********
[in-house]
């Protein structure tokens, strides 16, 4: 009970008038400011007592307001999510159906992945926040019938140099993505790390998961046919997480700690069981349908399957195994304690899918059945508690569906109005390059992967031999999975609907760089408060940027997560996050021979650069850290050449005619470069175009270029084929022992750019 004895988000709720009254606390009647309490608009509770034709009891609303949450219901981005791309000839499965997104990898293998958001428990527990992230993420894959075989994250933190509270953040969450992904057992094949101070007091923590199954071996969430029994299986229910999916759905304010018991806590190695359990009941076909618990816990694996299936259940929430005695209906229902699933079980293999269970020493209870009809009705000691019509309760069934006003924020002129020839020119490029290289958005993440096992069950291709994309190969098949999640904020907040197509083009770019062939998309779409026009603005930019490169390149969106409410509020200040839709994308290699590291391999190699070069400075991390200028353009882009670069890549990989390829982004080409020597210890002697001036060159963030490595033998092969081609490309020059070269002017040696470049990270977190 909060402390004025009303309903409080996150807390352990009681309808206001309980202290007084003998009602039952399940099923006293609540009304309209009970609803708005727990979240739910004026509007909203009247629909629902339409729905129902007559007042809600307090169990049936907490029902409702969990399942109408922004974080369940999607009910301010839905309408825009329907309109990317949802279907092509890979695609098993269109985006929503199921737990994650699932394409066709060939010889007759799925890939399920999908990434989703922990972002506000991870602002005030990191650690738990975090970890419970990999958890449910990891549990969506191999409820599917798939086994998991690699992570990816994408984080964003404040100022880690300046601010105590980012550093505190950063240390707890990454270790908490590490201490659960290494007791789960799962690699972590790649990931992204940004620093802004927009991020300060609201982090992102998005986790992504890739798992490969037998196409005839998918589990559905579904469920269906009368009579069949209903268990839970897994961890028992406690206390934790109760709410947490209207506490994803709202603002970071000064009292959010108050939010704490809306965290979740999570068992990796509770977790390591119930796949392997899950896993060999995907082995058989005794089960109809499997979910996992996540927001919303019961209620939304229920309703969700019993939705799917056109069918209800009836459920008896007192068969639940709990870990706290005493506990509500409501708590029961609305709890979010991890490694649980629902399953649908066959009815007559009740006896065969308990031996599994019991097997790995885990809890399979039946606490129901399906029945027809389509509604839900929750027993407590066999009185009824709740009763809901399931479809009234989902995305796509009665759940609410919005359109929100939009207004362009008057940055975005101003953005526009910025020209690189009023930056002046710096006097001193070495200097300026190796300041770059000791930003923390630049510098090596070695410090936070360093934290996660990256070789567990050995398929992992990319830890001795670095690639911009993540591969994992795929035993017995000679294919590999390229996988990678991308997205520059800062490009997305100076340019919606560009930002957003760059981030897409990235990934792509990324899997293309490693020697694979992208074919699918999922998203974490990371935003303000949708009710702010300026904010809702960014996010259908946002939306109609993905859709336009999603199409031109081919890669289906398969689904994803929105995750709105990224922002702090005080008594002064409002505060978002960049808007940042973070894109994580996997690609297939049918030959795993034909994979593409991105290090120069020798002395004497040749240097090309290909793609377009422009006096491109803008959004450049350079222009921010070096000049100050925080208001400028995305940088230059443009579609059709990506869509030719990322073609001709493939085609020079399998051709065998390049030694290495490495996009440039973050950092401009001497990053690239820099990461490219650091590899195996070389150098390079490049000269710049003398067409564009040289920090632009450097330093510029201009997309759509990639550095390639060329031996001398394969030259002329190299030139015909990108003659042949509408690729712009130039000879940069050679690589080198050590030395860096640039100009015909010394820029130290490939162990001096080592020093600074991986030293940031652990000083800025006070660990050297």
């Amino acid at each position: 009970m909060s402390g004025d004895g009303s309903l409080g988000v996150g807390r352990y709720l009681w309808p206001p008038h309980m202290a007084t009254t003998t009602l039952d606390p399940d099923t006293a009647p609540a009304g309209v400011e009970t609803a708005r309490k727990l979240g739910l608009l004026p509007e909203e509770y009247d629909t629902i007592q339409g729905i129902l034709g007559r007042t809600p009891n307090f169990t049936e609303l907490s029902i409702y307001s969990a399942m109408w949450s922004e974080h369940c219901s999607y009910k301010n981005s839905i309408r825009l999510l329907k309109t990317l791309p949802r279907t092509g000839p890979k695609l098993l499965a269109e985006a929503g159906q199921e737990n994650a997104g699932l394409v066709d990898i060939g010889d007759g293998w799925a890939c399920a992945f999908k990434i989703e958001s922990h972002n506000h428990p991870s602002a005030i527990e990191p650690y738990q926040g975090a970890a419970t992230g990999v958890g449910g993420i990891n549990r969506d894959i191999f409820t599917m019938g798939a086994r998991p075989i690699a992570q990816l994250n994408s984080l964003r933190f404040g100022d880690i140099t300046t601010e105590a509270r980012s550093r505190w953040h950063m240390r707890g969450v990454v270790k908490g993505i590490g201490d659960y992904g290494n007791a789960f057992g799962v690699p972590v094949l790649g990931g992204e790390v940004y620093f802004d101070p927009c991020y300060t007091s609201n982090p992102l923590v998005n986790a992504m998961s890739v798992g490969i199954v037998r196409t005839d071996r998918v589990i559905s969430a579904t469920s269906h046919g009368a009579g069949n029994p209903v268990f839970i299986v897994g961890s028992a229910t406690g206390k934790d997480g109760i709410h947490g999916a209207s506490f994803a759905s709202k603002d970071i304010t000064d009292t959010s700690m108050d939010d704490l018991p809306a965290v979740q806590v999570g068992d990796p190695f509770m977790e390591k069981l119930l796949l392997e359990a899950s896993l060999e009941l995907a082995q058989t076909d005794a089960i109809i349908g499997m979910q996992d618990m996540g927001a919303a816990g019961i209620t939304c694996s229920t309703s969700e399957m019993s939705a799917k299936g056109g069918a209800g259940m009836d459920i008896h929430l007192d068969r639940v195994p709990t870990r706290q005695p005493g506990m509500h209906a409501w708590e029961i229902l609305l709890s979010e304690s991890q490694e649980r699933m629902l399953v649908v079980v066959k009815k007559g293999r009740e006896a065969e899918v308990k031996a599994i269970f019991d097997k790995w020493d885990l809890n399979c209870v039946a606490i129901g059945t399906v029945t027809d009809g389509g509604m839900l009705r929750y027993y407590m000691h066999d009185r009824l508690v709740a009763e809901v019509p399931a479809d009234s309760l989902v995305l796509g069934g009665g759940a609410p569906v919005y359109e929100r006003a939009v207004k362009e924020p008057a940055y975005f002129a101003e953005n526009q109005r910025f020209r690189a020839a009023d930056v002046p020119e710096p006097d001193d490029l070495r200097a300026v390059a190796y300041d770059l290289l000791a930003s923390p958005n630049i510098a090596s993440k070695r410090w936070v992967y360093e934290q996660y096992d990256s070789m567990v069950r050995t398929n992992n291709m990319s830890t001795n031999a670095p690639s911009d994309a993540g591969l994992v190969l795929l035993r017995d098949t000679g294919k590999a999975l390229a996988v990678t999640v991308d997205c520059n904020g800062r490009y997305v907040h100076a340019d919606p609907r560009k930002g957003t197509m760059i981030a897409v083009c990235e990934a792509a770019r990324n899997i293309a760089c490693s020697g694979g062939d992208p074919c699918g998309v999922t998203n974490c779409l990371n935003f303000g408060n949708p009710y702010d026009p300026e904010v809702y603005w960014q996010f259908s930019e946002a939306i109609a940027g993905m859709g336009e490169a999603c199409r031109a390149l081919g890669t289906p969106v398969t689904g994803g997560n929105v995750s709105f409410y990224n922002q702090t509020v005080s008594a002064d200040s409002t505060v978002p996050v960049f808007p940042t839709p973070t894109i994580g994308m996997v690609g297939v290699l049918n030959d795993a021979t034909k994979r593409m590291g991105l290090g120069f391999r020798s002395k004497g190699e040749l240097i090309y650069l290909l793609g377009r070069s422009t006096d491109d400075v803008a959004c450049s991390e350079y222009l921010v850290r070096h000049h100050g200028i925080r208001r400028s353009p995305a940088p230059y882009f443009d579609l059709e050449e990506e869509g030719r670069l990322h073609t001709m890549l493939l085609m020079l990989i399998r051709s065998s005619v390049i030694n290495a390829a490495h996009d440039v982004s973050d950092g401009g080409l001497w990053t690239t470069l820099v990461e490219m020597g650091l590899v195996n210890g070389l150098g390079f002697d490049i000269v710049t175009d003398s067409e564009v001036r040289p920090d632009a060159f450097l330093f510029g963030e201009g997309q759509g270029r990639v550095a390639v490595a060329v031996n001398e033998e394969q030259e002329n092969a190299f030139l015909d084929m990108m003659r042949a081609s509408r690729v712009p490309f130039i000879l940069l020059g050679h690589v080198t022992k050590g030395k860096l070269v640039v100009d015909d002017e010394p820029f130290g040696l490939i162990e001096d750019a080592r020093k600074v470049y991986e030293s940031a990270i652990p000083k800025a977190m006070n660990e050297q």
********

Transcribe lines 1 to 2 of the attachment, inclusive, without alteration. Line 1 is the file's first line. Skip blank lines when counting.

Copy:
[in-house]
């Protein structure tokens, strides 16, 4: 009970008038400011007592307001999510159906992945926040019938140099993505790390998961046919997480700690069981349908399957195994304690899918059945508690569906109005390059992967031999999975609907760089408060940027997560996050021979650069850290050449005619470069175009270029084929022992750019 004895988000709720009254606390009647309490608009509770034709009891609303949450219901981005791309000839499965997104990898293998958001428990527990992230993420894959075989994250933190509270953040969450992904057992094949101070007091923590199954071996969430029994299986229910999916759905304010018991806590190695359990009941076909618990816990694996299936259940929430005695209906229902699933079980293999269970020493209870009809009705000691019509309760069934006003924020002129020839020119490029290289958005993440096992069950291709994309190969098949999640904020907040197509083009770019062939998309779409026009603005930019490169390149969106409410509020200040839709994308290699590291391999190699070069400075991390200028353009882009670069890549990989390829982004080409020597210890002697001036060159963030490595033998092969081609490309020059070269002017040696470049990270977190 909060402390004025009303309903409080996150807390352990009681309808206001309980202290007084003998009602039952399940099923006293609540009304309209009970609803708005727990979240739910004026509007909203009247629909629902339409729905129902007559007042809600307090169990049936907490029902409702969990399942109408922004974080369940999607009910301010839905309408825009329907309109990317949802279907092509890979695609098993269109985006929503199921737990994650699932394409066709060939010889007759799925890939399920999908990434989703922990972002506000991870602002005030990191650690738990975090970890419970990999958890449910990891549990969506191999409820599917798939086994998991690699992570990816994408984080964003404040100022880690300046601010105590980012550093505190950063240390707890990454270790908490590490201490659960290494007791789960799962690699972590790649990931992204940004620093802004927009991020300060609201982090992102998005986790992504890739798992490969037998196409005839998918589990559905579904469920269906009368009579069949209903268990839970897994961890028992406690206390934790109760709410947490209207506490994803709202603002970071000064009292959010108050939010704490809306965290979740999570068992990796509770977790390591119930796949392997899950896993060999995907082995058989005794089960109809499997979910996992996540927001919303019961209620939304229920309703969700019993939705799917056109069918209800009836459920008896007192068969639940709990870990706290005493506990509500409501708590029961609305709890979010991890490694649980629902399953649908066959009815007559009740006896065969308990031996599994019991097997790995885990809890399979039946606490129901399906029945027809389509509604839900929750027993407590066999009185009824709740009763809901399931479809009234989902995305796509009665759940609410919005359109929100939009207004362009008057940055975005101003953005526009910025020209690189009023930056002046710096006097001193070495200097300026190796300041770059000791930003923390630049510098090596070695410090936070360093934290996660990256070789567990050995398929992992990319830890001795670095690639911009993540591969994992795929035993017995000679294919590999390229996988990678991308997205520059800062490009997305100076340019919606560009930002957003760059981030897409990235990934792509990324899997293309490693020697694979992208074919699918999922998203974490990371935003303000949708009710702010300026904010809702960014996010259908946002939306109609993905859709336009999603199409031109081919890669289906398969689904994803929105995750709105990224922002702090005080008594002064409002505060978002960049808007940042973070894109994580996997690609297939049918030959795993034909994979593409991105290090120069020798002395004497040749240097090309290909793609377009422009006096491109803008959004450049350079222009921010070096000049100050925080208001400028995305940088230059443009579609059709990506869509030719990322073609001709493939085609020079399998051709065998390049030694290495490495996009440039973050950092401009001497990053690239820099990461490219650091590899195996070389150098390079490049000269710049003398067409564009040289920090632009450097330093510029201009997309759509990639550095390639060329031996001398394969030259002329190299030139015909990108003659042949509408690729712009130039000879940069050679690589080198050590030395860096640039100009015909010394820029130290490939162990001096080592020093600074991986030293940031652990000083800025006070660990050297």